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A supertaster has significantly more of the structures on the tongue known as fungiform papillae. These are the structures that house taste buds. Approximately 25% of all people are supertasters, and being a supertaster is inherited. Conversely, 25% of people have significantly less tastebuds. These people are known as nontasters.

Many tastes provide a stronger sensation in supertasters than in normal tasters and a weaker sensation in nontasters. To a supertaster, saccharin is much sweeter, capsaicin (the chemical that causes chili peppers to be spicy) burns more, and there are some bitter-tasting chemicals (the synthetic propylthiouracil amongst them) that normal tasters can barely taste, nontasters cannot detect, and supertasters find horrific. Supertasters rarely drink black coffee or alcohol, and few smoke tobacco.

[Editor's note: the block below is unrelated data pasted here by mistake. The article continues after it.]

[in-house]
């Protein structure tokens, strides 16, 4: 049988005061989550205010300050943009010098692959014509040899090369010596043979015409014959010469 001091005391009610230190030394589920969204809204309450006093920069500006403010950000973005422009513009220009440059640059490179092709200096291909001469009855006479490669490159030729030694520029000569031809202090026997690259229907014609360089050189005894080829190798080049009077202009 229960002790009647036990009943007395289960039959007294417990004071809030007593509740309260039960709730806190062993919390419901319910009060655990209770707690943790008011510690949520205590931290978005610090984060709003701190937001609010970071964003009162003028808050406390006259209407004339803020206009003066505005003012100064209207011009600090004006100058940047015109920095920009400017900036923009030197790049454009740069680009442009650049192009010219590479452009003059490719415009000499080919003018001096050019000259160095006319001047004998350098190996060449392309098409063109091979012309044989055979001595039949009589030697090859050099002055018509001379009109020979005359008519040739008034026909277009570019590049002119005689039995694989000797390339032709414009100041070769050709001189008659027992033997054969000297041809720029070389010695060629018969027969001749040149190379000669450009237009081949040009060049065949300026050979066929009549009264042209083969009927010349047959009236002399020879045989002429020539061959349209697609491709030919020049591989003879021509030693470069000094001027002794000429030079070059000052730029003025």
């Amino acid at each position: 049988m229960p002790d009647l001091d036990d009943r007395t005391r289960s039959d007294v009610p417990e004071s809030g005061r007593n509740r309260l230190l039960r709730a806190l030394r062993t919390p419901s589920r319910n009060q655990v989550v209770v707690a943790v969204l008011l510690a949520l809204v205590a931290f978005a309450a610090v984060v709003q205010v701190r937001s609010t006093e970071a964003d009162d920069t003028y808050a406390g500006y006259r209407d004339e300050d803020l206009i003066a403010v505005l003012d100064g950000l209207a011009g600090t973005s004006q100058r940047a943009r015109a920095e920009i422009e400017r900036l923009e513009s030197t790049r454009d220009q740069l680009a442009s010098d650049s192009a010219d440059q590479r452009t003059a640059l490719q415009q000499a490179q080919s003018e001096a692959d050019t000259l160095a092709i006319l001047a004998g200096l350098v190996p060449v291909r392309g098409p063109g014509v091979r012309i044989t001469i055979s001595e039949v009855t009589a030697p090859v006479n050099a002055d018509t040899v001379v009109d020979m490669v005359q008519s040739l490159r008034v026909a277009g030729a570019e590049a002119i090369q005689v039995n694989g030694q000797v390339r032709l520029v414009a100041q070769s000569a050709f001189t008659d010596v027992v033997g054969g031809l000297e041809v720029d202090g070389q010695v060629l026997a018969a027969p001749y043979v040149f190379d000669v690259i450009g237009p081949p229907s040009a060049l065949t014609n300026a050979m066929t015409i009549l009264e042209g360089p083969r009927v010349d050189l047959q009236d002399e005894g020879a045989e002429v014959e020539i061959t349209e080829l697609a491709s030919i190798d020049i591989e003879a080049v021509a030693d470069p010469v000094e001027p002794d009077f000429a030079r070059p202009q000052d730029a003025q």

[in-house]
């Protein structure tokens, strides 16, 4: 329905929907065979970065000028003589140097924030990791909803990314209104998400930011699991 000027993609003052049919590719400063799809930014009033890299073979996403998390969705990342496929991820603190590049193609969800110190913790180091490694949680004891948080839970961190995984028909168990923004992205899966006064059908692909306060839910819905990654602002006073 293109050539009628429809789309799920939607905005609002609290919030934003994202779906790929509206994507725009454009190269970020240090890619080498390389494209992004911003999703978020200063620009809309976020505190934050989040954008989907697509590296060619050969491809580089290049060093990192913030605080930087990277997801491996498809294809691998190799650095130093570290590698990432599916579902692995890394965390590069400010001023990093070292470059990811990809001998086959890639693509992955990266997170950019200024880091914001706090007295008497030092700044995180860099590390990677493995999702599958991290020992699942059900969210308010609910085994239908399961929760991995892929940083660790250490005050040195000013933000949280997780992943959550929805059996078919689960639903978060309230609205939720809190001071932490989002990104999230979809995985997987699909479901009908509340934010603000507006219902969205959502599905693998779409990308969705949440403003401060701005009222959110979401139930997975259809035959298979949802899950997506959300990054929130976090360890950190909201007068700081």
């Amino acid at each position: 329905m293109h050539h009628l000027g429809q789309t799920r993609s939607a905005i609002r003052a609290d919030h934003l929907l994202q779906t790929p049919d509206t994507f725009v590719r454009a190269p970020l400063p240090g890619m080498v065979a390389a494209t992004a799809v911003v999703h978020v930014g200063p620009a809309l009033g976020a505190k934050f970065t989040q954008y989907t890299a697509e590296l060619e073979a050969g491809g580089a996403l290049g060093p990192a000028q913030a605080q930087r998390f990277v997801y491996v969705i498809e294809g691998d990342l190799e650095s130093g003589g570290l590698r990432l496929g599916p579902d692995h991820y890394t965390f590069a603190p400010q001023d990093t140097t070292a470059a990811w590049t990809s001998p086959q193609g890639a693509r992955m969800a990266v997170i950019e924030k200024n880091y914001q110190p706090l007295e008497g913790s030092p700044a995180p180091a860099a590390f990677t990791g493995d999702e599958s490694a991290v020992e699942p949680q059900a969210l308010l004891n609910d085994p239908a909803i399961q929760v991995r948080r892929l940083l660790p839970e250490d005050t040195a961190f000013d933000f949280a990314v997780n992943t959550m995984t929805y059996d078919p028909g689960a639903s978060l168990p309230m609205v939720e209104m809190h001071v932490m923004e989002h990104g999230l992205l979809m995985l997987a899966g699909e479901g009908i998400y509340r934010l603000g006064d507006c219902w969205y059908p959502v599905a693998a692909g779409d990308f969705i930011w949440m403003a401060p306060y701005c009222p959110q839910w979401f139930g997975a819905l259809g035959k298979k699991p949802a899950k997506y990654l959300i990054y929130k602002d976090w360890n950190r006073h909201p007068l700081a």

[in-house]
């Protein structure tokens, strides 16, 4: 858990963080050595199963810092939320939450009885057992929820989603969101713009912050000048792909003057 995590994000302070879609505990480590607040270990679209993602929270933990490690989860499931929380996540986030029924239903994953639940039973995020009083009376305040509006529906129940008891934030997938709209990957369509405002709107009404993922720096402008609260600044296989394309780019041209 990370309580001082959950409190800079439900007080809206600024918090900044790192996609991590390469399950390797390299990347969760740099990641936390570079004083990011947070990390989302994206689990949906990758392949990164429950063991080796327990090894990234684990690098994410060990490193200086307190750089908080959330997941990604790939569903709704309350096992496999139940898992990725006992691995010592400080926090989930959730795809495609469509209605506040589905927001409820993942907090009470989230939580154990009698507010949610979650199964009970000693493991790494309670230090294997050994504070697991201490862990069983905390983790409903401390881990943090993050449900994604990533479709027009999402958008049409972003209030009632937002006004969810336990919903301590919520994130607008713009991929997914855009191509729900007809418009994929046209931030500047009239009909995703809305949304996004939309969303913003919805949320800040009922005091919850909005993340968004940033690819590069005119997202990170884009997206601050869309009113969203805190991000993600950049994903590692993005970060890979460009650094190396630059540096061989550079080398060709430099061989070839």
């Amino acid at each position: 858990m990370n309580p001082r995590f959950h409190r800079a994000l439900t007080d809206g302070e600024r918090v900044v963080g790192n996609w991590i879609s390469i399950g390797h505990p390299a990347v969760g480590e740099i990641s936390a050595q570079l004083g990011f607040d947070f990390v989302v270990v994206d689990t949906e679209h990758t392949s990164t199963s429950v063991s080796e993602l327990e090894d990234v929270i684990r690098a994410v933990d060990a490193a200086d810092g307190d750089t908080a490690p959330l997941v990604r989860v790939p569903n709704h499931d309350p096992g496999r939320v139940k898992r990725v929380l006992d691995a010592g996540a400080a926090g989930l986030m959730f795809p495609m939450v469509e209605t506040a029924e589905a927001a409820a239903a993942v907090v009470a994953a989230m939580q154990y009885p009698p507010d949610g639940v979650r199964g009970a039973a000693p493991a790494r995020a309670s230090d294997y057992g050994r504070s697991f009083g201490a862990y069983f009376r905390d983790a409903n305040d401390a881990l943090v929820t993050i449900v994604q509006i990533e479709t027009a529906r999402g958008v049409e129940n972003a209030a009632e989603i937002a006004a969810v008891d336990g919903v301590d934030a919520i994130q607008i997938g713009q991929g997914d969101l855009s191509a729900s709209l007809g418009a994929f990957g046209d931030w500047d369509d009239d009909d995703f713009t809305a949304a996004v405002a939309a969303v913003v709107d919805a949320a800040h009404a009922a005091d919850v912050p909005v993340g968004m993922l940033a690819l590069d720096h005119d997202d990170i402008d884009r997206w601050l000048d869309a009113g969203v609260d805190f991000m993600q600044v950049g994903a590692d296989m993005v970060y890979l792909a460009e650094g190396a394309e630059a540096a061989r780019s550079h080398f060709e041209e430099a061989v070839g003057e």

It is relatively easy to test whether a person is a supertaster. Simply place a drop of blue food coloring on the tip of the subject's tongue. The fungiform papillae will remain pink while the rest of the tongue will turn blue. Now the density of fungiform papillae can be compared with that of known nontasters, supertasters, and normal tasters. The test is so simple, that it is commonly used in elementary school classes as a simple biology experiment.

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